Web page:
|Posted by Jason on March 11, 2018 at 6:00 AM|
Putting Star Trek in the Star Wars Universe?
The success of the Marvel Cinematic Universe has resulted in a number of imitators. After all, it has been churning out a succession of successful movies, which is something that a lot of companies out there want to imitate. Unfortunately, those seeking to imitate the Marvel Cinematic Universe seem to be cursed with a serious lack of insight, as shown by a suggestion of combining Star Trek and Star Wars into some sort of Trek Wars shared universe.
What Are the Potential Pros?
There are no real pros to the concept of combining Star Trek and Star Wars to create some sort of Trek Wars shared universe. Sure, there are people who would pay to see such a thing, but it seems probable that their interest would be born out of the same kind of morbid curiosity that leads people to wanting to see car crashes rather than anything that can be called genuine enthusiasm. As a result, while there might be a small upswing in revenues in the short run, it seems probable that it wouldn't be sustainable in the long run.
What Are the Potential Cons?
Both Star Trek and Star Wars are established settings in their own right. As a result, there is no simple and straightforward method for turning the two into a shared universe. This is in contrast to the Marvel Cinematic Universe, which can host a wide range of superheroes such as Captain America, Iron Man, and Spider-Man because they were always a part of the same setting. Based on this, it seems probable that the very understandable reaction of both the Star Trek and the Star Wars fandom should such a thing ever happen would be shock that would soon turn into massive outrage, particularly since the two fandoms have had a somewhat rocky relationship in certain periods.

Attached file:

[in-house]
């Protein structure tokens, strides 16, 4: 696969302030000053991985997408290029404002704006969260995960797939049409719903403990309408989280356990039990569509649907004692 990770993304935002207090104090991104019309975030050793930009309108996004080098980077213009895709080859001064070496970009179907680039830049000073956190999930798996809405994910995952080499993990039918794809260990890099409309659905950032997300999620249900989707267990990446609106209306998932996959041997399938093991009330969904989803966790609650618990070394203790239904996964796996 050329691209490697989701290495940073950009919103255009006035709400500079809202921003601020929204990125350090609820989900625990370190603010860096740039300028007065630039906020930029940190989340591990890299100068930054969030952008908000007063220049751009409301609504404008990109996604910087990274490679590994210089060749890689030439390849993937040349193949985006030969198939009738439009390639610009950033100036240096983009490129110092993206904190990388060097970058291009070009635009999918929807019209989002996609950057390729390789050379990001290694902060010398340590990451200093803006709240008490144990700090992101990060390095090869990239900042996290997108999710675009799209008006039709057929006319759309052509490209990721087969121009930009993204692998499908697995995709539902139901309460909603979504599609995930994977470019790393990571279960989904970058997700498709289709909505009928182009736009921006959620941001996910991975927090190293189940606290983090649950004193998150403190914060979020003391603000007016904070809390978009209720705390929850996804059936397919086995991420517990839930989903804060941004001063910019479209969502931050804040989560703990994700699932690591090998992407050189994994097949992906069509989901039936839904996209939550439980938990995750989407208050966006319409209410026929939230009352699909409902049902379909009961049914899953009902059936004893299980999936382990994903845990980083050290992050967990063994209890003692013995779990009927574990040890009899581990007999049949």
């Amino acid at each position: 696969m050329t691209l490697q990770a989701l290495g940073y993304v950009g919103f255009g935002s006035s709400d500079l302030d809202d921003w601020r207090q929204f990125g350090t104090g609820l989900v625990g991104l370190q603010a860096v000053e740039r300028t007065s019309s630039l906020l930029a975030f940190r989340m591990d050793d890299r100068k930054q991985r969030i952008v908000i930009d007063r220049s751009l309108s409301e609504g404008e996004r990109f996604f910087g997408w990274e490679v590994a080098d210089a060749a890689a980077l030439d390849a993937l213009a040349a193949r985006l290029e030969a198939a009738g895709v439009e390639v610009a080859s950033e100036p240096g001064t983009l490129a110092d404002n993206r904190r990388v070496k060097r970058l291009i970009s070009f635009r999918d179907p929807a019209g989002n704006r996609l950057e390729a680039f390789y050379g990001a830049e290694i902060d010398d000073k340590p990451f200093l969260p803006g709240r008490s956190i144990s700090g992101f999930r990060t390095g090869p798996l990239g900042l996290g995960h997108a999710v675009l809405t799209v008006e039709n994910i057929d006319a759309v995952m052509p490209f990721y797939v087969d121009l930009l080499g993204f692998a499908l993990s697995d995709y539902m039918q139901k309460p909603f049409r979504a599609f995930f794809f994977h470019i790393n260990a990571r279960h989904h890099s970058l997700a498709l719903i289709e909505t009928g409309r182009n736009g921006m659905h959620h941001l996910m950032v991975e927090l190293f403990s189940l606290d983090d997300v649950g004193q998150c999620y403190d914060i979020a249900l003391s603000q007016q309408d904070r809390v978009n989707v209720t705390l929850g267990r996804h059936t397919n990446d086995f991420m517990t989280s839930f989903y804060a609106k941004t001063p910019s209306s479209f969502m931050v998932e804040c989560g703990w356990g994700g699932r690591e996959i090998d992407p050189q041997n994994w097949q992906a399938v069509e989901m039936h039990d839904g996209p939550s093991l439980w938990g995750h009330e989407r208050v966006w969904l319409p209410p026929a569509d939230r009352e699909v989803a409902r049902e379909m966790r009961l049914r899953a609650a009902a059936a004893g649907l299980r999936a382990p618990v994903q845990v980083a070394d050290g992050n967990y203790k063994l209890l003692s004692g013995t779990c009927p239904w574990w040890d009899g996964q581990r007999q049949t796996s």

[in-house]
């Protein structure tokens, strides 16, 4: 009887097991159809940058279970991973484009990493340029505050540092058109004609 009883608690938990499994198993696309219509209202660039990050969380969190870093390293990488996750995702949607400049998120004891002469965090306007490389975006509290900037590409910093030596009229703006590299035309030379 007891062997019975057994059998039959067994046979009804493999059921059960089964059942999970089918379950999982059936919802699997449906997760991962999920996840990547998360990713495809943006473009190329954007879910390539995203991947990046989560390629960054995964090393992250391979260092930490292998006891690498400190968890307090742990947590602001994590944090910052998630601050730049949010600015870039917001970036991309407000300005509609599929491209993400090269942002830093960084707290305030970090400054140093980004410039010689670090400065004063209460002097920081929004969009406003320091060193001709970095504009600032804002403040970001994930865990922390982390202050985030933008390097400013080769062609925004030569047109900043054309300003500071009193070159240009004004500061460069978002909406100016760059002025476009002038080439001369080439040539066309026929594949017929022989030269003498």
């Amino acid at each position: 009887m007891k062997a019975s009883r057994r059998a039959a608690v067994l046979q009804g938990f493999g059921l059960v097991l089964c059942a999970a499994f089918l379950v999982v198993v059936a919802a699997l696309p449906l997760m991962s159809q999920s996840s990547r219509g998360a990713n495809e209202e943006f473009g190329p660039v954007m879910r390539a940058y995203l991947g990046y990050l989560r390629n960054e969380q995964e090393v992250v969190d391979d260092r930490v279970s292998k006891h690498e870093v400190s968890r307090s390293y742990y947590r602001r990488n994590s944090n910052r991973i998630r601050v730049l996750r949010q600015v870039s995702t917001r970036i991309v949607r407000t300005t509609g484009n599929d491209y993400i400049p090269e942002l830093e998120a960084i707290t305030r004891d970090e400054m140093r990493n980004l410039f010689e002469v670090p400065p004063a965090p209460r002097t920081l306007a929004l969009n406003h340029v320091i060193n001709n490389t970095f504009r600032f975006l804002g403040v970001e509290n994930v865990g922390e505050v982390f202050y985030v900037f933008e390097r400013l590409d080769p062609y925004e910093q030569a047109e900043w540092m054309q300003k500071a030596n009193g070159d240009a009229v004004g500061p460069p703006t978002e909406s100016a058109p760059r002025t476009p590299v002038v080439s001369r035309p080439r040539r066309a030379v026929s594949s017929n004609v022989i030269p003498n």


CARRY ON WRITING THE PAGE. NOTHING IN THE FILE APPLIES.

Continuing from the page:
On a related note, it should be pointed out that the two franchises don't mess well from a thematic perspective. Granted, both are focused on people having adventures in a futuristic space setting, but one is not the same as the other. For example, Star Trek is focused to a great extent on a future humanity interacting with other interstellar powers as part of a galactic community. In contrast, Star Wars is focused on heroes involved in the grand struggle between good and evil. Both franchises are big enough to have explored a wide range of concepts besides those, but in the end, their core has shaped the bulk of the material that bears their respective names. As a result, putting the two together would result in nothing more than a horrific jumble of nonsense rather than anything appealing.
Summed up, combining Star Trek with Star Wars would be a terrible way to imitate the Marvel Cinematic Universe. In fact, there is no reason to believe that there is some kind of shortcut that can be used to replicate Marvel's success. Instead, it seems the best approach is to build up the foundations of a shared cinematic setting movie by movie while using the experience of making each movie to make the process that much easier, which is not something that can be done in a small amount of time but instead demands constant effort as well as an immense willingness to make such commitments.